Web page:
Affirming diversity

AFFIRMING DIVERSITY 7

Section one

Question one

Multiliterate learning community

  • A Multiliterate learning community is the one that encompasses various skills, knowledge, behaviors and processes.

  • It is a community that relies on digital technology such as sound, words, music and moving images as a way of learning as opposed to the traditional print (Nieto, 2012).

  • This community encompasses all the representations of meaning such as linguistic, visual, audio, spatial, and gestural.

  • The changes in technology and the advent of globalization have necessitated the various representations of meaning.

Question two

Differences between the terms ELL and LEP

  • ELL stands for English Language Learner while LEP stands for limited English Proficiency (Nieto, 2012).

  • The terms are largely used interchangeably but have slight differences

  • ELLs have limited English proficiency and can therefore be called Limited English Proficient.

  • An ELL can have proficient English and therefore the term LEP is inappropriate in some situations (Nieto, 2012).

Question three

Students in bilingual programs is decreasing

  • Globalization has made people learn different languages while still in their own countries

  • Research has also indicated that the number of world languages are decreasing

  • Technology has enabled people to learn different languages online

  • Many people regarded as language minority students are not really minority.

Question four

Sink or swim” policies

  • Sink or swim policies aim at immersing English language learners into classes where there are people conversing in fluent English

  • The English learners are supposed to succeed in such a class or fail

  • The policies do not care for training of the English language learners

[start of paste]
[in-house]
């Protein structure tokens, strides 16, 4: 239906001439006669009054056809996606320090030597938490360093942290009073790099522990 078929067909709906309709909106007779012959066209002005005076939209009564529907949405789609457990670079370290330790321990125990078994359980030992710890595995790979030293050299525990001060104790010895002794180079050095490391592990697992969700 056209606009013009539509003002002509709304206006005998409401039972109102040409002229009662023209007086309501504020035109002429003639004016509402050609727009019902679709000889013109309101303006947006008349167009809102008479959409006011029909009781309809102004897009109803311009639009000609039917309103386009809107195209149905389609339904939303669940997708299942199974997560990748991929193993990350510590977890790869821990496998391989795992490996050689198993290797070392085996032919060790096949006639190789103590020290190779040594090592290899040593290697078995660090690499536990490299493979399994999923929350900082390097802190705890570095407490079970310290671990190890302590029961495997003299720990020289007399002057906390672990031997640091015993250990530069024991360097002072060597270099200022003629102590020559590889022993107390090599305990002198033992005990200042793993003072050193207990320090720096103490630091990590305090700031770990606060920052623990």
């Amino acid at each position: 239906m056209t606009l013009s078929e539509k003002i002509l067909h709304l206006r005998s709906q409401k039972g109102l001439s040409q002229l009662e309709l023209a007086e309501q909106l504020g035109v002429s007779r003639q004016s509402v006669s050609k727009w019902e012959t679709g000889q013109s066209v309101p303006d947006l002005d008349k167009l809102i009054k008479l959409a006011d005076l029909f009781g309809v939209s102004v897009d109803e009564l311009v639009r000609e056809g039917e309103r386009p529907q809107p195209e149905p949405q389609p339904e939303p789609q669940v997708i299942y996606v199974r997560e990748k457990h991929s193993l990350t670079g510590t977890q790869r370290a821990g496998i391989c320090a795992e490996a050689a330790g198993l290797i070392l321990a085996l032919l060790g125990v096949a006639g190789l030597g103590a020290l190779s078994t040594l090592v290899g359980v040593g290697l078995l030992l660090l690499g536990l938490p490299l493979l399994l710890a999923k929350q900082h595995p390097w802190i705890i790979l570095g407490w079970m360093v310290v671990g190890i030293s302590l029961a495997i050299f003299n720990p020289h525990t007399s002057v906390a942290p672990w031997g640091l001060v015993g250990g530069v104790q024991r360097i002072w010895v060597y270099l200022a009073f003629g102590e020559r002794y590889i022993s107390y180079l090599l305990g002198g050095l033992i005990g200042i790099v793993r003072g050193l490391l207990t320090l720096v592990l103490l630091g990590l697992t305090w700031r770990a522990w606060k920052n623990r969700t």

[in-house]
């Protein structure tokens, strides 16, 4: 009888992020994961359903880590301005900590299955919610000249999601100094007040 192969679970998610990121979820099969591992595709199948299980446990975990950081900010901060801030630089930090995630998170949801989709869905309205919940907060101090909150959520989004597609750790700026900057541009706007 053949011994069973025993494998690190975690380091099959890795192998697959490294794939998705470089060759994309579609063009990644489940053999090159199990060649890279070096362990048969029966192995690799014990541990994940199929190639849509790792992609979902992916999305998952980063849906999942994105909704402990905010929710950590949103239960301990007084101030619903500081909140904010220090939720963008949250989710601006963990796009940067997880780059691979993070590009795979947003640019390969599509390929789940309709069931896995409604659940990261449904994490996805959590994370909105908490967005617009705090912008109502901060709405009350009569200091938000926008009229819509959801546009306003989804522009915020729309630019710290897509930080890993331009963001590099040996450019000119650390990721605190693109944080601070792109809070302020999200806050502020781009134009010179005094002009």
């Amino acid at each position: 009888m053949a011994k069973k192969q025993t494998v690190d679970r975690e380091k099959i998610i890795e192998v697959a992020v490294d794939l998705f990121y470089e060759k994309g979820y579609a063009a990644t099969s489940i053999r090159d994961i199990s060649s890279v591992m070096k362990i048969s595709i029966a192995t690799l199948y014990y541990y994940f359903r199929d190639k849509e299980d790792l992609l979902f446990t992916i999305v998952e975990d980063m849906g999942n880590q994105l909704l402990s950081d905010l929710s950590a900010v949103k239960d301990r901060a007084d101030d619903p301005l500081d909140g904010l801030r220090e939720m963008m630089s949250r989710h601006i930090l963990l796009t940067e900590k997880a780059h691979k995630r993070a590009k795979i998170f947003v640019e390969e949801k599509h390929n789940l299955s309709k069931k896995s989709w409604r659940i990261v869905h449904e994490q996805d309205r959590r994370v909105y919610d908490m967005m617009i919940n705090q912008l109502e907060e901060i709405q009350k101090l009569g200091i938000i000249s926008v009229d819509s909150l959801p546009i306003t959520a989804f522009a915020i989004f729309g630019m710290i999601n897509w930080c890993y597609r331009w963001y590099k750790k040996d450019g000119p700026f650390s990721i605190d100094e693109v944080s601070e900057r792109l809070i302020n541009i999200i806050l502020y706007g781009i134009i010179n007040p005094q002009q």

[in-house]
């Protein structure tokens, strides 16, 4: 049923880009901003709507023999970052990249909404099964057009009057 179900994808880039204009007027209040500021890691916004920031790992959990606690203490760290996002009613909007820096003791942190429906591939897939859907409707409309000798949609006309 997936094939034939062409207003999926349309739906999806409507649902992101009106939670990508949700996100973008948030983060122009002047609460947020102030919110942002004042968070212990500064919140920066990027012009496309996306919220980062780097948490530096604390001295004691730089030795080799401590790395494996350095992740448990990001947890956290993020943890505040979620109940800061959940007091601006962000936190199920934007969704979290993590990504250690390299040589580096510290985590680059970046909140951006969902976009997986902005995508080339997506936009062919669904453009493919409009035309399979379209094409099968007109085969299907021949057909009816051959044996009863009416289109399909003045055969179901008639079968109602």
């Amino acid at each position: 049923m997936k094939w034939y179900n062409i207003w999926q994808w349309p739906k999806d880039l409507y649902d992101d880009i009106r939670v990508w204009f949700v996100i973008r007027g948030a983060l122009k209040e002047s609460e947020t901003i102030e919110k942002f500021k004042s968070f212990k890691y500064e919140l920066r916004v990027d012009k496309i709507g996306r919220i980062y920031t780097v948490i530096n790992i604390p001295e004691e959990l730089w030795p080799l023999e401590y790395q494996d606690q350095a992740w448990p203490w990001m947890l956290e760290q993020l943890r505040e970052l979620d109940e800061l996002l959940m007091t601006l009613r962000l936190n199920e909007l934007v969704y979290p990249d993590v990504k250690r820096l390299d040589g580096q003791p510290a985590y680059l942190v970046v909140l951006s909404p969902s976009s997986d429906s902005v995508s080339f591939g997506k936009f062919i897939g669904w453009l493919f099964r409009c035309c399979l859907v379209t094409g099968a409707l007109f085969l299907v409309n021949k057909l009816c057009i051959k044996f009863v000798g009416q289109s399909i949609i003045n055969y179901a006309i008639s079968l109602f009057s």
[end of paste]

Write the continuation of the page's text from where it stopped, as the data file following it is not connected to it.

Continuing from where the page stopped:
• The English language learners are expected to assimilate, adopt and learn the English language to indisputable levels with the rest of the learners

Question five

Definition of bilingual education

  • Bilingual education is a system of education where instruction is done in two different languages

  • Teaching takes place in both the native language and secondary language and each language is used depending on the circumstances

  • Bi-lingual education is essential for ensuring that the student is prepared for a global economy

  • Learners enhance their communication skills through bilingual education

Section two

Questionone

Reasonsfor immigrating into America

Numerouspeople have had the dream to immigrate into the United States. Thereare various factors that have necessitated this movement of people.The economic opportunities such as employment have been a key factorthat has made people to immigrate into the United States. Many peoplemigrate in search for jobs. Other people migrate to America in searchfor medication (Banks, 2010). Additionally, there are people whomigrate to America on vacation and decide to settle therepermanently. Lastly, there are numerous people who move to Americafor political asylum.

Questiontwo